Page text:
The battle against companies making false claims of environmental friendliness has been boosted by a new government campaign.
By Zafrir Rinat | Sep.06, 2012

The Environmental Protection Ministry started an advertising campaign last week designed to encourage people to buy environmentally friendly apartments, and to explain how to tell if an apartment really meets the standards of this sought-after label. The ministry noted that recently there have been many cases of apartments being falsely marketed as eco-friendly, and the purpose of the ad campaign is to prevent the public from being misled.

The tendency of contractors and marketing companies to label products and services “green” is steadily growing in Israel and abroad – a sign that environmental awareness has arrived in the world of commerce. But in many cases, businesses are engaging in what has come to be called “greenwashing,” making false claims of being green with no real environmental basis. Such false representations help the commercial sector continue to damage the environment and, at the same time, present itself as protecting nature while taking money from the environmentally conscious public. Greenwashing creates confusion for consumers who now don’t know whether the apartment they’ve bought is energy-efficient or whether the packaging of the product they’ve just bought is biodegradable as it says on the box.

Confronting the phenomenon of greenwashing got a slow and hesitant start and was in the main carried out by nongovernmental organizations, but the ministry’s campaign indicates that the battle is now also being fought on a governmental level. The campaign is clear and simple, explaining that a green home is one that meets new, green construction standards. It is not enough for an apartment to be built in the middle of a rolling, green park if it does not have the appropriate insulation, is not set up with water-saving devices and waste-recycling facilities, and if recycled materials were not used in the construction. Paints and glues that emit organic poisons should also not have been used.

It is believed the application of the new standards in Israel could reduce electricity use by 30 percent and cut water use by one-tenth.

One may hope the Environmental Protection Ministry will closely and critically follow green pretensions elsewhere – including those professed by local government. For example, the city of Hod Hasharon takes great pride in “being green” thanks to its paved bike paths, but it recently approved construction of an enormous mall that will likely be less accessible to pedestrians and cyclists and will rely on customers arriving in private cars.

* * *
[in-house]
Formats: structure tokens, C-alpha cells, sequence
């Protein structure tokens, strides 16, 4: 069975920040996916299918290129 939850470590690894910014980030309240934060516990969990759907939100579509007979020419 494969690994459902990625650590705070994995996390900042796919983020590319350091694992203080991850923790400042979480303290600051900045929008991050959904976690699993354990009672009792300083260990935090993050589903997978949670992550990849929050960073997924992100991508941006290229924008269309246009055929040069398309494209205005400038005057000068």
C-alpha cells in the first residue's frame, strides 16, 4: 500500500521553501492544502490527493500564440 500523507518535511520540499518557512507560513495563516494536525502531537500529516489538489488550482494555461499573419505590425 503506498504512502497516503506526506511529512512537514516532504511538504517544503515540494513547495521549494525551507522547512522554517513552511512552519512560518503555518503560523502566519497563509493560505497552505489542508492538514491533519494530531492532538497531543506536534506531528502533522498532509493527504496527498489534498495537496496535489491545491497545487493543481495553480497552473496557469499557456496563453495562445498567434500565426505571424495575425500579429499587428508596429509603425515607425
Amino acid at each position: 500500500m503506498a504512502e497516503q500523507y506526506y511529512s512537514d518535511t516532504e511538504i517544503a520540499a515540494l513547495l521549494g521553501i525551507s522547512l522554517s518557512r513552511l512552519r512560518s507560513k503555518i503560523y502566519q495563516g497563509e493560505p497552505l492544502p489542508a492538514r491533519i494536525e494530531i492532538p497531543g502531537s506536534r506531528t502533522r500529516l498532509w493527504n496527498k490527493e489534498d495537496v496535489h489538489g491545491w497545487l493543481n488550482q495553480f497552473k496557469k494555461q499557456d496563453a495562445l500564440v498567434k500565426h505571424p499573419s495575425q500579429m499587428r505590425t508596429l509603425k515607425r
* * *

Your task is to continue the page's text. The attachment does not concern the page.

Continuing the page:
Misleading, but not lying

It is important to note that some commercial establishments are already taking the first important steps toward becoming more sustainable and environmentally friendly. Termokir Industries Ltd., a manufacturer of wall-insulation materials, for example, uses a life-cycle analysis – in which a company examines the environmental effects of a particular product, from the raw-materials stage to the point at which it leave the factory. Termokir started using the process in an attempt to cut back its greenhouse emissions and the amount of waste it produces. The life-cycle analysis has become an essential tool for every business trying to understand its environmental impact, especially when it comes to importing raw materials from different continents.

Some countries have instituted a more thorough approach to confronting greenwashing. About a year ago, the United Kingdom’s Department for Environment, Food and Rural Affairs published a guidebook called “Green Claims Guidance,” designed to help organizations, companies and public bodies determine whether their products or services can be accurately labeled as environmentally friendly. According to the guide, an organization must understand the environmental impact of its product or service, and whether it adds some environmental value beyond that already required by law. According to the guidebook, green boasts must be precise and true, and must use data and images that are not misleading.

In Europe – and soon in Israel – the Green Dot symbol appears on certain products as evidence that the packaging complies with the European Packaging Waste Directive, in a bid increase the use of recyclable materials.

There are many ways to mislead consumers without lying to them – for example, a company claiming to have increased the amount of recycled material in a product by 50 percent without revealing that the amount of recycled material used was only 10 percent to start with. Another example is a car company increasing its vehicles’ energy efficiency by five percent and rushing to declare the cars environmentally friendly.

A better-known example is that of British Petroleum, which has been slammed by green activists for boasting about using clean energy while it continues to produce oil and was responsible for environmental damage caused by an oil spill in the Gulf of Mexico in 2010.

In Israel, environmental campaigners criticized Dead Sea Works, which came out with an advertising campaign a year ago that claimed the company “gives life to the Dead Sea.” In it, the company claimed that, by diverting water from the northern basin to the dried-up southern basin, in order to operate industrial mineral-extraction pools, it had restored life to the region and enabled the construction of a tourist area. Activists criticized Dead Sea Works for not pointing out that this diversion of water, carried out for commercial purposes, is one of the reasons for the ongoing drop in the Dead Sea’s water level.